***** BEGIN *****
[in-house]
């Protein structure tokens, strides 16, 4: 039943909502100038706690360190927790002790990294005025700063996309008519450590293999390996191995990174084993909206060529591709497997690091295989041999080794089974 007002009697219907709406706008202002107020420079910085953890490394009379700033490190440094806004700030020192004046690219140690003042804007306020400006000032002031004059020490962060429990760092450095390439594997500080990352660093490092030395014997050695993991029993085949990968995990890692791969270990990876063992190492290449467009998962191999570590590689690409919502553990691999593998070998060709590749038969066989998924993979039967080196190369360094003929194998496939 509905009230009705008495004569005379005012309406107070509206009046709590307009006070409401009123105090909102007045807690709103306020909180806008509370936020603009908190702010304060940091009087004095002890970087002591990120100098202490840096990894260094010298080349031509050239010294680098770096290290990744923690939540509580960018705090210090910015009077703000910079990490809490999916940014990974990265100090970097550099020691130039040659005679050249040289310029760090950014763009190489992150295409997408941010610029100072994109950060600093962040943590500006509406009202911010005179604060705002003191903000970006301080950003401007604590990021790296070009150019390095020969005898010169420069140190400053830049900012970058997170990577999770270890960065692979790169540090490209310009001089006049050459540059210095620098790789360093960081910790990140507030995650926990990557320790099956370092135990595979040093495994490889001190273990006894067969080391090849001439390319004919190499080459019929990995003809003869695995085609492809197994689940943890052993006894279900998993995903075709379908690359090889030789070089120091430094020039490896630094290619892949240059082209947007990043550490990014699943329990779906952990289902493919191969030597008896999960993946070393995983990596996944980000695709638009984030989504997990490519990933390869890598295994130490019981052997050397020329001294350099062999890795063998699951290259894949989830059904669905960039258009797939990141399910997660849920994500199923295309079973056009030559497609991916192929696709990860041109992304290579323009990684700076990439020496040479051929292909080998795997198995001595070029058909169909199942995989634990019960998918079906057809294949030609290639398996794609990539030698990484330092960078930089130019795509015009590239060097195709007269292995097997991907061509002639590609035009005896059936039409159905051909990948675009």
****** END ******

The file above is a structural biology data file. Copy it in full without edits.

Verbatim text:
[in-house]
């Protein structure tokens, strides 16, 4: 039943909502100038706690360190927790002790990294005025700063996309008519450590293999390996191995990174084993909206060529591709497997690091295989041999080794089974 007002009697219907709406706008202002107020420079910085953890490394009379700033490190440094806004700030020192004046690219140690003042804007306020400006000032002031004059020490962060429990760092450095390439594997500080990352660093490092030395014997050695993991029993085949990968995990890692791969270990990876063992190492290449467009998962191999570590590689690409919502553990691999593998070998060709590749038969066989998924993979039967080196190369360094003929194998496939 509905009230009705008495004569005379005012309406107070509206009046709590307009006070409401009123105090909102007045807690709103306020909180806008509370936020603009908190702010304060940091009087004095002890970087002591990120100098202490840096990894260094010298080349031509050239010294680098770096290290990744923690939540509580960018705090210090910015009077703000910079990490809490999916940014990974990265100090970097550099020691130039040659005679050249040289310029760090950014763009190489992150295409997408941010610029100072994109950060600093962040943590500006509406009202911010005179604060705002003191903000970006301080950003401007604590990021790296070009150019390095020969005898010169420069140190400053830049900012970058997170990577999770270890960065692979790169540090490209310009001089006049050459540059210095620098790789360093960081910790990140507030995650926990990557320790099956370092135990595979040093495994490889001190273990006894067969080391090849001439390319004919190499080459019929990995003809003869695995085609492809197994689940943890052993006894279900998993995903075709379908690359090889030789070089120091430094020039490896630094290619892949240059082209947007990043550490990014699943329990779906952990289902493919191969030597008896999960993946070393995983990596996944980000695709638009984030989504997990490519990933390869890598295994130490019981052997050397020329001294350099062999890795063998699951290259894949989830059904669905960039258009797939990141399910997660849920994500199923295309079973056009030559497609991916192929696709990860041109992304290579323009990684700076990439020496040479051929292909080998795997198995001595070029058909169909199942995989634990019960998918079906057809294949030609290639398996794609990539030698990484330092960078930089130019795509015009590239060097195709007269292995097997991907061509002639590609035009005896059936039409159905051909990948675009």